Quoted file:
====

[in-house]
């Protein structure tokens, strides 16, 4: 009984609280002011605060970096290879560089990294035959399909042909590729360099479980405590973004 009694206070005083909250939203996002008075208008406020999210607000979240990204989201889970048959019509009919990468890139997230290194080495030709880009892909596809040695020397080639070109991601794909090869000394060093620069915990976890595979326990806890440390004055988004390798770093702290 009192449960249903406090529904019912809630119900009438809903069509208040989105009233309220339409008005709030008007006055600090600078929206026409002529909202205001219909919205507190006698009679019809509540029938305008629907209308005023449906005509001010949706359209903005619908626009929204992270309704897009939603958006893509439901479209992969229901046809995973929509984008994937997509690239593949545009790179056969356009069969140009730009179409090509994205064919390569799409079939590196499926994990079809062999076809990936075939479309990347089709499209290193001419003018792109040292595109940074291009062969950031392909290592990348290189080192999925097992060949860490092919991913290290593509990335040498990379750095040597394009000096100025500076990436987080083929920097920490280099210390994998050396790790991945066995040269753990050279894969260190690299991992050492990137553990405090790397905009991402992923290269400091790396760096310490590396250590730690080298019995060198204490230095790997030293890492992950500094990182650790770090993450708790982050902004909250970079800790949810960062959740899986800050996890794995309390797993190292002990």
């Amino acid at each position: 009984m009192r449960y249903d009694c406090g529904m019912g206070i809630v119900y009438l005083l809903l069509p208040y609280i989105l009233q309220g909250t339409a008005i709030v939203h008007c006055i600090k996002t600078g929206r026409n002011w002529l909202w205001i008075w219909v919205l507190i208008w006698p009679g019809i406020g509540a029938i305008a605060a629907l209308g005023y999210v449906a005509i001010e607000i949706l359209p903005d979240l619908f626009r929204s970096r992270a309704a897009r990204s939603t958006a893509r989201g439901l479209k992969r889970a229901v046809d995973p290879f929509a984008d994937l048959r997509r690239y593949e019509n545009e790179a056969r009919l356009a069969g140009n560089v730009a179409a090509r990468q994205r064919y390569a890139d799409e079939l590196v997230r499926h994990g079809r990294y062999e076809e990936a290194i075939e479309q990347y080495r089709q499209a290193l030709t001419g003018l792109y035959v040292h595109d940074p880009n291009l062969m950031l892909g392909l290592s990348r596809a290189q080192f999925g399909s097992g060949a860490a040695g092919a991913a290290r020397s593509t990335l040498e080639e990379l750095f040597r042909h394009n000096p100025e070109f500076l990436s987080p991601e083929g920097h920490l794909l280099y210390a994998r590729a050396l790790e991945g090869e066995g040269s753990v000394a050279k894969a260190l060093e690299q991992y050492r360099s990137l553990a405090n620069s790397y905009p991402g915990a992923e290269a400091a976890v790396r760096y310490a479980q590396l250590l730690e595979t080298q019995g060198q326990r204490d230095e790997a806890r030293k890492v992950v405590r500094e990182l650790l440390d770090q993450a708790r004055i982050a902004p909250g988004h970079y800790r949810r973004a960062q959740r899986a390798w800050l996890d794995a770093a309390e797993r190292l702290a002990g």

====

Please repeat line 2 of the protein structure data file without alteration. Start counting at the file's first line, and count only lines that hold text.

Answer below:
């Protein structure tokens, strides 16, 4: 009984609280002011605060970096290879560089990294035959399909042909590729360099479980405590973004 009694206070005083909250939203996002008075208008406020999210607000979240990204989201889970048959019509009919990468890139997230290194080495030709880009892909596809040695020397080639070109991601794909090869000394060093620069915990976890595979326990806890440390004055988004390798770093702290 009192449960249903406090529904019912809630119900009438809903069509208040989105009233309220339409008005709030008007006055600090600078929206026409002529909202205001219909919205507190006698009679019809509540029938305008629907209308005023449906005509001010949706359209903005619908626009929204992270309704897009939603958006893509439901479209992969229901046809995973929509984008994937997509690239593949545009790179056969356009069969140009730009179409090509994205064919390569799409079939590196499926994990079809062999076809990936075939479309990347089709499209290193001419003018792109040292595109940074291009062969950031392909290592990348290189080192999925097992060949860490092919991913290290593509990335040498990379750095040597394009000096100025500076990436987080083929920097920490280099210390994998050396790790991945066995040269753990050279894969260190690299991992050492990137553990405090790397905009991402992923290269400091790396760096310490590396250590730690080298019995060198204490230095790997030293890492992950500094990182650790770090993450708790982050902004909250970079800790949810960062959740899986800050996890794995309390797993190292002990």